She’s a beaut, right?
Obviously I could not resist lugging home a head each of orange and purple cauliflower on top of my already heavy farmer’s market haul of melon, tomatoes, summer squash, eggs, and my newest obsession, maple cream!
I am such a sucker for roasted cauliflower. I love how it gets those golden-brown roasted marks, and packs a salty, slightly oily bite. But, it is important to try new things, and there is SO much happening with cauliflower these days.
I thought about making a purple cauliflower soup or a cauliflower gratin, but, desperate to hang on to the summer, I was not yet ready to dive into those cozier, creamier fall foods. After tossing around ideas of the ever-trendy cauliflower rice/couscous, cauliflower pizza crust, and cauliflower pasta sauce, I turned to my trusty food maven, Deb Perelman, who has a recipe in her cookbook for…CAULIFLOWER PESTO.
Cauliflower pesto is made with raw cauliflower pulsed in a food processor (I took the Italian grandmother way/the hard route and hand-chopped/used my blender) and combined with a separate pulsed mix of brine-y, pesto-y ingredients: capers, garlic, Parmesan, pine nuts, herbs. Both mixtures get stirred together with some olive oil and acid such as lemon or vinegar, and combined with warm spaghetti (don’t forget to save the cooking water!) for a serious twist on traditional pesto pasta.
Deb uses sun-dried tomatoes in her pesto. I did not have any on-hand, so I threw in a few fresh tomatoes at the end for a little color and flavor.
I really had no idea what to expect with this recipe, but like every Smitten Kitchen recipe, it was a screaming success.
Pale green plate= big NO for food photography. Ah well.
I served the pasta with sautéed radish greens and my old standby, roasted orange and purple cauliflower. To drink: Bellwether hard cider in Liberty Spy flavor that I bought on a recent road trip to the Finger Lakes. Drank it out of a mug because who needs wine glasses (?!) and drank it on ice because I did not chill it long enough. Real life.
Spaghetti with Cauliflower Pesto
adapted from the Smitten Kitchen Cookbook
*Note: Deb uses 4 sun-dried tomatoes of the dry variety in her pesto. I didn’t have any so I just added a few fresh tomatoes, chopped and warmed in a skillet.
1 small head or 1/2 large head cauliflower (about 1 pound or 455 g), trimmed of leaves, cored, and cut into large chunks
1 clove garlic, chopped
small pinch red pepper flakes
1/2 cup (70 g) pine nuts (or almonds), toasted and cooled
2 oz (55 g) chunk Parmesan cheese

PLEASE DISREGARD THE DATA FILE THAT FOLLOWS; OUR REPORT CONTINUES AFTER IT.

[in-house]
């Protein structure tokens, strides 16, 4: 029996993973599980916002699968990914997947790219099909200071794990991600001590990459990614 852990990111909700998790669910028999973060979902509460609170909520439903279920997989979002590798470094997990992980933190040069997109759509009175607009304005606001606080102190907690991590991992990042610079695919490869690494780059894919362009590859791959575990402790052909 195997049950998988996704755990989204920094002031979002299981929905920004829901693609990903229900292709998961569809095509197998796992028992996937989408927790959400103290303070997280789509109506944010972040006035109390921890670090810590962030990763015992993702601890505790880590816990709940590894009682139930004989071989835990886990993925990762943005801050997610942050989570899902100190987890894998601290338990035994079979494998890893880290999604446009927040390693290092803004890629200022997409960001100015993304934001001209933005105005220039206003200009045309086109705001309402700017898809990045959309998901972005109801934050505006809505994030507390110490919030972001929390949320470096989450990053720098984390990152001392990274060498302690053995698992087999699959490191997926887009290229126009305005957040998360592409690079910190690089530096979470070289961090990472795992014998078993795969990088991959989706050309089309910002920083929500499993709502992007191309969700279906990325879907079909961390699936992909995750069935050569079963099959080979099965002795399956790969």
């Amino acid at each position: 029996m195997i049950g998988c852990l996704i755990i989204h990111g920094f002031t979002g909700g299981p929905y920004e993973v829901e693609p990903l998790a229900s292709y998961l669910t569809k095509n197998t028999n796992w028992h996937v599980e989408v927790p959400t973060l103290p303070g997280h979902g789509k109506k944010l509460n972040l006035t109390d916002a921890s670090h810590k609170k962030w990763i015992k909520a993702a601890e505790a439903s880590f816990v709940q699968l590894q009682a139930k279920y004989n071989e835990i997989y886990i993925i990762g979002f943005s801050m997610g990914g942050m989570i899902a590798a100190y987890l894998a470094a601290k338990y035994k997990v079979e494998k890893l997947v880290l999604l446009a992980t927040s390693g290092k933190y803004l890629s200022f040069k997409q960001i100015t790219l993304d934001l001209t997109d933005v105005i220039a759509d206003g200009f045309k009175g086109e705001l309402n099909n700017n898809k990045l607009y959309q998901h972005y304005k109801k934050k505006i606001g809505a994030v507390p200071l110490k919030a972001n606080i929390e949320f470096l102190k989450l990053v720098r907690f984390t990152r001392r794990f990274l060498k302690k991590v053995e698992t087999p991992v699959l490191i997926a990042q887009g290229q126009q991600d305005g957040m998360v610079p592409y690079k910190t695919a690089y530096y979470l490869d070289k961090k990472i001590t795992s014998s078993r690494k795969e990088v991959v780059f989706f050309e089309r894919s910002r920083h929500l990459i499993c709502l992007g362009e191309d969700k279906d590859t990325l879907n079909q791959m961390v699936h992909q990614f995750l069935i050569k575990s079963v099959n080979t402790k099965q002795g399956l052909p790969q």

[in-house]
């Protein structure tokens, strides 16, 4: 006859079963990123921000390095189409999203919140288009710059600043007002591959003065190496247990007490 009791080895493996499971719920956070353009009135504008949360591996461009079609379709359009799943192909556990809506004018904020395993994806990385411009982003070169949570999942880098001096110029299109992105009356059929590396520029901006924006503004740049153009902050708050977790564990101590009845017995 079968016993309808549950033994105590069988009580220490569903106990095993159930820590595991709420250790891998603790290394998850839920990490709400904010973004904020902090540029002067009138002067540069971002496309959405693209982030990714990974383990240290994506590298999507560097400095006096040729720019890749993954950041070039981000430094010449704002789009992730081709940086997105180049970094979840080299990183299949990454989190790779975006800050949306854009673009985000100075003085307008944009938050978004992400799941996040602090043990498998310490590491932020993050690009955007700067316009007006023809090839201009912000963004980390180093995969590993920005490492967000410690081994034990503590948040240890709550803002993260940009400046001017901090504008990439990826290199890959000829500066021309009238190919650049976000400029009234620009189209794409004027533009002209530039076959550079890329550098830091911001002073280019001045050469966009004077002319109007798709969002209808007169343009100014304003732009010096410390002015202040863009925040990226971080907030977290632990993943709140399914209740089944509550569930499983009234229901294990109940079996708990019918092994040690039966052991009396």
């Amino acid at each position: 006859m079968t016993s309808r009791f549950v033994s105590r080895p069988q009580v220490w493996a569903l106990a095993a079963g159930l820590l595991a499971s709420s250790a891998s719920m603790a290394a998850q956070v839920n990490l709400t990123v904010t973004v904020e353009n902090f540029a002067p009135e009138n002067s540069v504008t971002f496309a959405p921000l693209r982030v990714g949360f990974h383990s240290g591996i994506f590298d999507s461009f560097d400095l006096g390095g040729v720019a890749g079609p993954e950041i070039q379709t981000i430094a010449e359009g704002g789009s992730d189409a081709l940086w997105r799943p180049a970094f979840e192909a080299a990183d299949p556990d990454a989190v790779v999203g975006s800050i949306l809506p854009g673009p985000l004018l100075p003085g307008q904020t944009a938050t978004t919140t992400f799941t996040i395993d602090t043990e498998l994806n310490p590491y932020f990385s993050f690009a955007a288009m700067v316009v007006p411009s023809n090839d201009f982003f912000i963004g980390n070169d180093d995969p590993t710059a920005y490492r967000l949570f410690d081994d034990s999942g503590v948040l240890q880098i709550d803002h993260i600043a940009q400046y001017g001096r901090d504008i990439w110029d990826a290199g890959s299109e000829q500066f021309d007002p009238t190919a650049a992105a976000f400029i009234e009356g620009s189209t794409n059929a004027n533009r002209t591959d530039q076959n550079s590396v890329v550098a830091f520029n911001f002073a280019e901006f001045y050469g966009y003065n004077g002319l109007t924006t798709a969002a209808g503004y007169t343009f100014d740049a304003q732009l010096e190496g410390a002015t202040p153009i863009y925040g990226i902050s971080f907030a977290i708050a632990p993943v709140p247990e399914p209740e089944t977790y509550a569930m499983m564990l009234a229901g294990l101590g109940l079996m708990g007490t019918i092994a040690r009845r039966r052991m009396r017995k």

1 tablespoon drained capers
2 tablespoons fresh basil (or parsley) leaves
1/3 cup extra virgin olive oil
1-2 teaspoons lemon juice (or sherry vinegar)
salt and pepper
optional: small handful of fresh tomatoes, chopped
3/4-1 lb of spaghetti (or linguine)
Prepare the pesto: Pulse half the cauliflower in a food processor until it looks like mixed sizes of couscous. Transfer the cauliflower to a large bowl, and repeat with the second batch, adding it to the same bowl. If the cauliflower looks like the perfect texture but one large chunk escapes the blade’s grasp, pick it out and pulse it separately. By the end, you should have about 3 1/2 cups of fluffy cauliflower-couscous crumbs. *I don’t have a food processor, so I began chopping by hand, but then just decided to do multiple small batches in my blender. Works fine, just takes a little longer.
Pulse the garlic, pepper flakes, nuts, cheese, capers, and herbs in the food processor until the mixture looks like course breadcrumbs. Transfer to the bowl with cauliflower. Stir in the olive oil, the lemon juice, and a few pinches of salt and pepper, and stir until combined (if you do this step in the food processor, it becomes an unseemly paste. Best to do it by hand). Taste and adjust seasoning as needed.
Assemble the dish: Bring a pot of water to a boil. Once boiling, add the pasta and cook until it is al dente. Reserve a cup of the cooking water, then drain the rest. Immediately toss the hot pasta with the cauliflower pesto (and fresh tomatoes, if using) and half of the reserved cooking water, until everything is nicely dispersed. If the pesto still feels too thick, loosen it with the remaining cooking water. Divide among bowls, garnish with extra chopped herbs, and serve with more Parmesan if you wish!
Cooking notes: Want to skip the pasta? Use the pesto as a tapenade on olive-oil brushed toasts.
Make ahead: the pesto can be prepared a few hours to a day in advance.